Pennsylvania’s Right to Know legislation has the support of more than 70 groups including farmers, food co-ops and the Pennsylvania Association of Nurses. In addition, the legislation has bi-partisan support and a dozen co-sponsors.
One of the bill's supporters is Earthlight Natural Foods in Stroudsburg. Jake Roth, the store's produce and bulk foods purchaser, said if his store finds a product on its shelves with GMOs, it stops selling it immediately.
"There has not been enough research on the effect of GMOs on the human body: digestion, health issues, cancer, diabetes, ulcers, feed for animals. Ireland banned them entirely. Hungary did, too. If they found GMO crops in their fields, they burned them," he said. "It's not too late for this bill. But the tough thing when you submit bills is to get them to pass. It would be fantastic to consumers."
• Do you want to know what's in your food?
• Genetically Modified Food: Should It Be Labeled?
• Bill to Mandate Labeling of Genetically Engineered Foods Hits PA Senate
• Pa. takes up fight over labeling genetically engineered foods
• Pa. lawmaker seeks labels on genetically engineered food
On February 6, 2013, Representatives Hull, Giarusso, Shekarchi, Macbeth, And Handy introduced HB.5278 to require food and food products derived from or containing genetically modified organisms to be labeled as such by the manufacturer, retailer, or other person before putting it on the market for sale in Rhode Island.
On March 6, 2013 Representatives Baldelli-Hunt and Hull introduced a second bill, HB.5849, which would limit GMO labels to food or food products produced or made in RI only.
On February 4, 31, 2013, SB.894, Tennessee Senate by Senator Frank Nicely introduced the Genetically Engineered Food Labeling Act of 2013. The Bill was assigned to the Commerce and Labor Committee. A companion bill, HB 1168, was introduced in the House by Representative Joe Towns and has been assigned to the Agricultural and Natural Resource Committee.
• Labels, sometimes obscure, are the most important part of the packaging
The Vermont Right to Know GMOs Act will be voted on this week, after passing out of the House Agriculture committee on March 1, by a vote of 8-3. H112 has the support of 50 sponsors and, finally, also the support of Gov. Shumlin who opposed the bill last year after Monsanto threatened to sue the state if it passed.
Last week Gov. Shumlin said he was a "big supporter of the bill," and that the right to know what's in our food is just good "Vermont common sense.”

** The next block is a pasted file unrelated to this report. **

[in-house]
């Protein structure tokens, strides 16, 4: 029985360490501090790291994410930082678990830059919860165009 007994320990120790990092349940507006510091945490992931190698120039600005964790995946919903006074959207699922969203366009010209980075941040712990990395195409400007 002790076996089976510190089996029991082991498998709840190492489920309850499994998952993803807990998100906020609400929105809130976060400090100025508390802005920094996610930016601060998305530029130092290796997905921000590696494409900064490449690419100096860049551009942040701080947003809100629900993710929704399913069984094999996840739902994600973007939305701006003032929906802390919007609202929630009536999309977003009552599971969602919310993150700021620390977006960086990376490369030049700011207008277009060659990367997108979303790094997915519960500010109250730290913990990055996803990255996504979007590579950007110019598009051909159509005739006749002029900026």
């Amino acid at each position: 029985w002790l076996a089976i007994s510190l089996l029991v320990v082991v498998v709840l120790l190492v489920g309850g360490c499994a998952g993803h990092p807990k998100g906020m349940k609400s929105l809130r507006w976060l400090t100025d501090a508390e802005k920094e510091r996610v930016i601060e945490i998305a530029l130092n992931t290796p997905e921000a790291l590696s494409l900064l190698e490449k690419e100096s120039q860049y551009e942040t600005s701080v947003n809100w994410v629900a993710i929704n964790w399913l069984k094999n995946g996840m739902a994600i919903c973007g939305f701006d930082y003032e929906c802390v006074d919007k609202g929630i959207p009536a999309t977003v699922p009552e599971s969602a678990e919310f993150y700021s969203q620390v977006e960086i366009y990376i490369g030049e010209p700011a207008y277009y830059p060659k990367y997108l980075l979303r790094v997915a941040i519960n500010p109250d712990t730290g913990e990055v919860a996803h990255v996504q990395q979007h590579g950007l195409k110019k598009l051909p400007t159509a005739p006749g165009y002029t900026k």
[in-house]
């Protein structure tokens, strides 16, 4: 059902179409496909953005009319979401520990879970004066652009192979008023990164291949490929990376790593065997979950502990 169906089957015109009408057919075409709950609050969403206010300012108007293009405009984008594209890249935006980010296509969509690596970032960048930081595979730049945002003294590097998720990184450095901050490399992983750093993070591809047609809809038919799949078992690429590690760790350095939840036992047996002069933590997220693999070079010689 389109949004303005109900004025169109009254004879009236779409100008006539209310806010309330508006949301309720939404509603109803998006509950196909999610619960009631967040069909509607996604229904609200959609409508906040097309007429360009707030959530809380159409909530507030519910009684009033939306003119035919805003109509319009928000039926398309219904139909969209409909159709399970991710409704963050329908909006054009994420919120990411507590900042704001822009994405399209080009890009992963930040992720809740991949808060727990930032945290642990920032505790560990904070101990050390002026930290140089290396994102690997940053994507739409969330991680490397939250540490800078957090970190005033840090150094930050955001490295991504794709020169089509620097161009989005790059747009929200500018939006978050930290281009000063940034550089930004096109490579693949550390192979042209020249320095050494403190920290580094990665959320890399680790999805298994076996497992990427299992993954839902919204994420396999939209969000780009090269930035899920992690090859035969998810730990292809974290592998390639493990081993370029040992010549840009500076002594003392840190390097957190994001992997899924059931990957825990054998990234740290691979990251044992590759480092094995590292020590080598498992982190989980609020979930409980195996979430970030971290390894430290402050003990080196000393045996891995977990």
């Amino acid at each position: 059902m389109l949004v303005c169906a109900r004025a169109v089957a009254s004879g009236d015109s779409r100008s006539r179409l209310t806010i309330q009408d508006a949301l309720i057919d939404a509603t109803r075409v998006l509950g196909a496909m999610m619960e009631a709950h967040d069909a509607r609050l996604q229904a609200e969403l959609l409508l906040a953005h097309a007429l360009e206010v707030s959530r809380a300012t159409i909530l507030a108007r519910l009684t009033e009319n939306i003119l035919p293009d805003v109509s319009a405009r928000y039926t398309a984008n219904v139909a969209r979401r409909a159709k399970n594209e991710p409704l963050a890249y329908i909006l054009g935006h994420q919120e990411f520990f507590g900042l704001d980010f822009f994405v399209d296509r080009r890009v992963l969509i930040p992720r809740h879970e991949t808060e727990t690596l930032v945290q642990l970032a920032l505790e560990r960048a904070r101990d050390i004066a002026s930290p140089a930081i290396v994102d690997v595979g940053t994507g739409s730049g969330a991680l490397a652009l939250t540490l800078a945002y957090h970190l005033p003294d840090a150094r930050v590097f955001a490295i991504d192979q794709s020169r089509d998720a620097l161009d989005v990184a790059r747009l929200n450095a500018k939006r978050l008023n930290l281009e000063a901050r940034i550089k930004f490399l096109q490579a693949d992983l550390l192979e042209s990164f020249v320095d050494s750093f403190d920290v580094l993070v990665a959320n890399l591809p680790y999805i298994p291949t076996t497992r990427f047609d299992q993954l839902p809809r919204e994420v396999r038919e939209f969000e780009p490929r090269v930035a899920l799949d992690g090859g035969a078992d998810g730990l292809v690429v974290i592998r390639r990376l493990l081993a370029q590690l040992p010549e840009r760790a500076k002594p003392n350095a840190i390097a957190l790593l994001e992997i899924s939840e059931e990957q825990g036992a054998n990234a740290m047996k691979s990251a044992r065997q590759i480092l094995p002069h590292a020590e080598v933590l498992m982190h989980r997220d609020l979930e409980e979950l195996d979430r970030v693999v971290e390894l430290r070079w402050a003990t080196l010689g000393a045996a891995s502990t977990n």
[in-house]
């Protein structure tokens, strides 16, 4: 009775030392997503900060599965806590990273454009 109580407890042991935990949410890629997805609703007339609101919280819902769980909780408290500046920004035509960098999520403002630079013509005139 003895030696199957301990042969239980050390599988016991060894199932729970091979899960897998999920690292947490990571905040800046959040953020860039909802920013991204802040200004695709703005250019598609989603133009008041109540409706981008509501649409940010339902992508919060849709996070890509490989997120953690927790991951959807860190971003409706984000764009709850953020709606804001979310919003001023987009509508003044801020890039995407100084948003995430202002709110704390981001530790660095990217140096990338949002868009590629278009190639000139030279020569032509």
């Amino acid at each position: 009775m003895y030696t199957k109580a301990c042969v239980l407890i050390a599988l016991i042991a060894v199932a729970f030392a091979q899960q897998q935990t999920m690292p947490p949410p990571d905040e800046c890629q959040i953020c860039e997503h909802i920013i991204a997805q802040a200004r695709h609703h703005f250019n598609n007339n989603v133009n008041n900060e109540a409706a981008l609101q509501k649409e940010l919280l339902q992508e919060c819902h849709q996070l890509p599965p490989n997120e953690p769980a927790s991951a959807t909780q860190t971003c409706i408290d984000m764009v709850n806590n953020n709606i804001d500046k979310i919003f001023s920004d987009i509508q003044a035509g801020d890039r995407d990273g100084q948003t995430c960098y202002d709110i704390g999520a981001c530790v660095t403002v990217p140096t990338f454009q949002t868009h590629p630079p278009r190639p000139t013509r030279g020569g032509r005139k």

If you live in Vermont, the Vermont coalition asks that you call the state house to show your support for H.112, You can find your representative here.
• Vt. House committee approves GMO labeling bill
• Vermont GMO labeling bill passes first hurdle, but legal challenges await, warns assistant attorney general
• GMO labeling advocates see improved chances in Vt.
• GMO labeling is good for state
• Shumlin: GMO labeling good, bill bad
• Feiner: Dear Governor, about those GMOs …
Last week, Washington Secretary of State Kim Wyman certified the 353,331 signatures turned in by the grassroots campaign behind I-522, The People’s Right to Know Genetically Engineered Food Act. Next step? Legislators have three options. They can pass I-522 into law as is. They can take no action, which means the initiative will go directly to the voters in November 2013. Or they can write their own alternative version of the bill, send both to the ballot in November, and let voters pick one. I-522 has tremendous support already from legislators, farmers and the general public. Of course it helps the cause that the FDA wants to approve GMO “frankenfish” in a state where wild salmon is iconic.
• 6 Reasons GMO Labeling Will Pass in Washington State
• Washington Activists Launch a California-Style Ballot Initiative - I-522 "The People's Right To Know Genetically Engineered Food Act"
West Virginia’s HB.2153, introduced on Feb. 13, 2013, by Rep. Mike Manypenny, D-Taylor, sets forth labeling requirements regarding the sale of foods containing GE materials and foods produced with GE materials; provides exceptions; requires testing; provides civil penalties; provides for civil suits by the Commissioner of Agriculture and suits by citizens; defines terms; and provides rule-making authority.
To support HB 2153, go here.